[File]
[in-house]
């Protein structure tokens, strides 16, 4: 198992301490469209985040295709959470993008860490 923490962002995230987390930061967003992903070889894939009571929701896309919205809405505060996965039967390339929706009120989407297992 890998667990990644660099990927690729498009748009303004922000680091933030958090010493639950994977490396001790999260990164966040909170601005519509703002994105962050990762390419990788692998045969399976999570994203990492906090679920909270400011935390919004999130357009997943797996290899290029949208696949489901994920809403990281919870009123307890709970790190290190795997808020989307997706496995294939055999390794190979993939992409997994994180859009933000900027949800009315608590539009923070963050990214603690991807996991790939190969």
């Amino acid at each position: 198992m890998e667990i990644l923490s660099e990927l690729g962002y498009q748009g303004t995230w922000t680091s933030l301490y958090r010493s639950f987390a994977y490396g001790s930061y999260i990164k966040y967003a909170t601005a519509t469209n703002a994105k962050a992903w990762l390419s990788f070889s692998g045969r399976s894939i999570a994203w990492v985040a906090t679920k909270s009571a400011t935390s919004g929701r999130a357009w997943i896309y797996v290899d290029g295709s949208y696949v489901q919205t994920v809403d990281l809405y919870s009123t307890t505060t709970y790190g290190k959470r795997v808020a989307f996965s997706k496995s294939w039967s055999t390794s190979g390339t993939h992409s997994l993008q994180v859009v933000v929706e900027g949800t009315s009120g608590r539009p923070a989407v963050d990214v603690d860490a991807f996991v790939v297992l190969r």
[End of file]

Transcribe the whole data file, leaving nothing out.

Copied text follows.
[in-house]
């Protein structure tokens, strides 16, 4: 198992301490469209985040295709959470993008860490 923490962002995230987390930061967003992903070889894939009571929701896309919205809405505060996965039967390339929706009120989407297992 890998667990990644660099990927690729498009748009303004922000680091933030958090010493639950994977490396001790999260990164966040909170601005519509703002994105962050990762390419990788692998045969399976999570994203990492906090679920909270400011935390919004999130357009997943797996290899290029949208696949489901994920809403990281919870009123307890709970790190290190795997808020989307997706496995294939055999390794190979993939992409997994994180859009933000900027949800009315608590539009923070963050990214603690991807996991790939190969």
């Amino acid at each position: 198992m890998e667990i990644l923490s660099e990927l690729g962002y498009q748009g303004t995230w922000t680091s933030l301490y958090r010493s639950f987390a994977y490396g001790s930061y999260i990164k966040y967003a909170t601005a519509t469209n703002a994105k962050a992903w990762l390419s990788f070889s692998g045969r399976s894939i999570a994203w990492v985040a906090t679920k909270s009571a400011t935390s919004g929701r999130a357009w997943i896309y797996v290899d290029g295709s949208y696949v489901q919205t994920v809403d990281l809405y919870s009123t307890t505060t709970y790190g290190k959470r795997v808020a989307f996965s997706k496995s294939w039967s055999t390794s190979g390339t993939h992409s997994l993008q994180v859009v933000v929706e900027g949800t009315s009120g608590r539009p923070a989407v963050d990214v603690d860490a991807f996991v790939v297992l190969r």